PERRYVILLE — Back in Daniel Boone’s day, and on other occasions since, Kentucky has been famously referred to as “the dark and bloody ground.”
But never in the state’s history was that phrase more apt than on Oct. 8, 1862, when Perryville was littered with thousands of dead and dying soldiers.
Visitors to the museum at the Perryville Battlefield State Historic Site this weekend will get a visceral reminder of that gory chapter when they take in a new exhibit dedicated to battlefield surgeon Dr. Robert McMeens, who worked tirelessly to save what he could of his Union comrades but could not save himself.
The exhibit depicts McMeens awash in blood up to his forehead, cleaning up over a wash basin at the Karrick-Parks House in Perryville after 36 straight hours of surgery under the most brutal conditions imaginable.
“A few people have said, ‘Wow. He’s really bloody.’ Well, yeah. Can you imagine having to cut a limb off every 12 minutes? That’s a bad day,” said Joan House, the battlefield’s preservation coordinator. “I do want people to be startled by it. It’s not nearly as graphic as it could have been.”
The McMeens exhibit is meant to draw attention to the plight of those who remained behind in Perryville after the battle was fought and what was left after the armies moved on, House explained. The battle’s 150th commemoration this weekend is expected to draw more than 10,000 visitors and the staff wanted to tell the story beyond the show re-enactors will put on.
“We all want to look at the grand, epic movement of the armies, but after the soldiers left, the battle was still here every day, for a long time,” House said. “There were 7,000 wounded, and many can’t be moved for months. They are dying of blood poisoning, pneumonia, starvation, infection for months afterward.”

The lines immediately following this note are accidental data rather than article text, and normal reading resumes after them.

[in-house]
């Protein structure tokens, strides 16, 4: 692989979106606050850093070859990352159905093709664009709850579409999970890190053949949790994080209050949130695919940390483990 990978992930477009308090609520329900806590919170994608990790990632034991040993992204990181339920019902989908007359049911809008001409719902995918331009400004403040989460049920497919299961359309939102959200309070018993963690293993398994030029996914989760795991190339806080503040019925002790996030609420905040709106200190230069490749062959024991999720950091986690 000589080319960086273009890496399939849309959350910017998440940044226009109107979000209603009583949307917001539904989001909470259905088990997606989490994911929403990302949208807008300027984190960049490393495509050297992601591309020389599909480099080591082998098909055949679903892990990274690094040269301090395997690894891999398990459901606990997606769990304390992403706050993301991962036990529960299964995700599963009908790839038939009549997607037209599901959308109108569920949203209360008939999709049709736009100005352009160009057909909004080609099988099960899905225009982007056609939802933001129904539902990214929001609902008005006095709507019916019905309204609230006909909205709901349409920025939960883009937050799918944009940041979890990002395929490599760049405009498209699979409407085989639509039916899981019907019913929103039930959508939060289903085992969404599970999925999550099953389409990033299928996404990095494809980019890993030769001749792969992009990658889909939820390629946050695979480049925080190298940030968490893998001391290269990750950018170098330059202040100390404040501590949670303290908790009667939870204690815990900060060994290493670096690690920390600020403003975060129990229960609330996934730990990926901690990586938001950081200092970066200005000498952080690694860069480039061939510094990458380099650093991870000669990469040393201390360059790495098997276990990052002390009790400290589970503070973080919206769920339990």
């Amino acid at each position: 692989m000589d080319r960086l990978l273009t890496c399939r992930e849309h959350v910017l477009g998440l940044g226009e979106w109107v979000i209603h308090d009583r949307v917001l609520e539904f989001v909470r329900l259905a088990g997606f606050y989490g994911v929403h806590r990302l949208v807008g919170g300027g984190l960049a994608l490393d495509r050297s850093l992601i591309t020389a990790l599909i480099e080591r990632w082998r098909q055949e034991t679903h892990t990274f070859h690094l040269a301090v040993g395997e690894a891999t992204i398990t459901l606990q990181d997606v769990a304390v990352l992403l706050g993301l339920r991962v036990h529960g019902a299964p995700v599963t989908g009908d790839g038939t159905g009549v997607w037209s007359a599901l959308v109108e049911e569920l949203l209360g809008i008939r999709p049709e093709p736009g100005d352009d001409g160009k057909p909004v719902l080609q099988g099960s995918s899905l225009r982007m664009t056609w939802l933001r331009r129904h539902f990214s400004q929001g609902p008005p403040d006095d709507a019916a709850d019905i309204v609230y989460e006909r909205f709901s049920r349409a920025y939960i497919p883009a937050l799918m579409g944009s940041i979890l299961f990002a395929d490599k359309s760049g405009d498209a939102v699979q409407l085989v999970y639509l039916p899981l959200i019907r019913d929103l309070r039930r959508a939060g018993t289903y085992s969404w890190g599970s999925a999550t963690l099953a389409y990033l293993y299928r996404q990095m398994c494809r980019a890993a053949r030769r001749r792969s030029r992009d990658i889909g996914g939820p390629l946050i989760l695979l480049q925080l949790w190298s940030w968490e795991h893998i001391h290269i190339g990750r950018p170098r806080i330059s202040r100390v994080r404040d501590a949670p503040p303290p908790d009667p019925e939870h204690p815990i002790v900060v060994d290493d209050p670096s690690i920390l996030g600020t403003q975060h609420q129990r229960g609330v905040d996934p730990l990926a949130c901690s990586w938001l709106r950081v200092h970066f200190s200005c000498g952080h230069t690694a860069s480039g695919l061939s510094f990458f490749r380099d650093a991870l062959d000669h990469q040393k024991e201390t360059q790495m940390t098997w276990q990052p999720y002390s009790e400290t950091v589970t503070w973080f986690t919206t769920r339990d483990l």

McMeens himself didn’t make it out of Perryville alive. He died there on Oct. 30, 1862, 22 days after the battle was fought.
“He basically worked himself to death, putting in 12 to 14-hour days,” House said.
A prominent surgeon from Ohio, McMeens, already ailing, joined the rush of Union troops headed to Perryville to take on the growing Confederate presence vying to take control of Kentucky. The forced march was so urgent that medical supplies were left behind in Louisville, and McMeens went into the battle with just a small surgeon’s kit.
That very kit, embossed with McMeens’ name and containing seven scalpel-like instruments, is part of the exhibit. It’s on loan from Civil War collector Larry Strayer of Ohio, who has worked with the museum staff for two years preparing the exhibit for display during this weekend’s commemoration. It will stay in place for a year.
McMeens’ story is known mostly through letters he wrote to his wife while remaining in Perryville after the battle, tending the best he could to the tattered Union troops left behind. The letters paint a heartbreaking portrait of a hero resigned to his fate but carrying on until his last breath. A¿passage from one letter, dated Oct. 14, reads:
“I feel some better this morning, but still very weak. Dr. Weber is here and bids me remain another day. He would give me order home on furlough but so long as my life holds out, I feel it is my duty to follow my friends in their fate.”
While visitors come to enjoy the pageantry and history of re-enactors in full regalia recreating battles on the very fields where they were fought, the bloodied visage of McMeens reminds of the horrible human cost expended in such violent fighting.
“War is a God-awful thing, and we need not forget that,” House said.
Battle of Perryville traffic plan
PERRYVILLE — The Kentucky Department of Parks wants to make residents of the Perryville area aware of the traffic plan for this weekend’s the Battle of Perryville commemoration and re-enactment event.
Visitors will travel into Perryville and turn onto Battlefield Road where they will be directed onto Hays-May Road to spectator parking and admissions at Perryville Battlefield State Historic Site.
Hays-May Road will become one-way beginning 5 a.m. Saturday. It will remain one-way until 5 p.m., then return to two-way traffic until 7 a.m. Sunday. It will be one-way traffic until 5 p.m. Sunday.
Battlefield Road beyond Hays-May will remain two-way. However, traffic will be limited to resident, event participants and emergency vehicles only.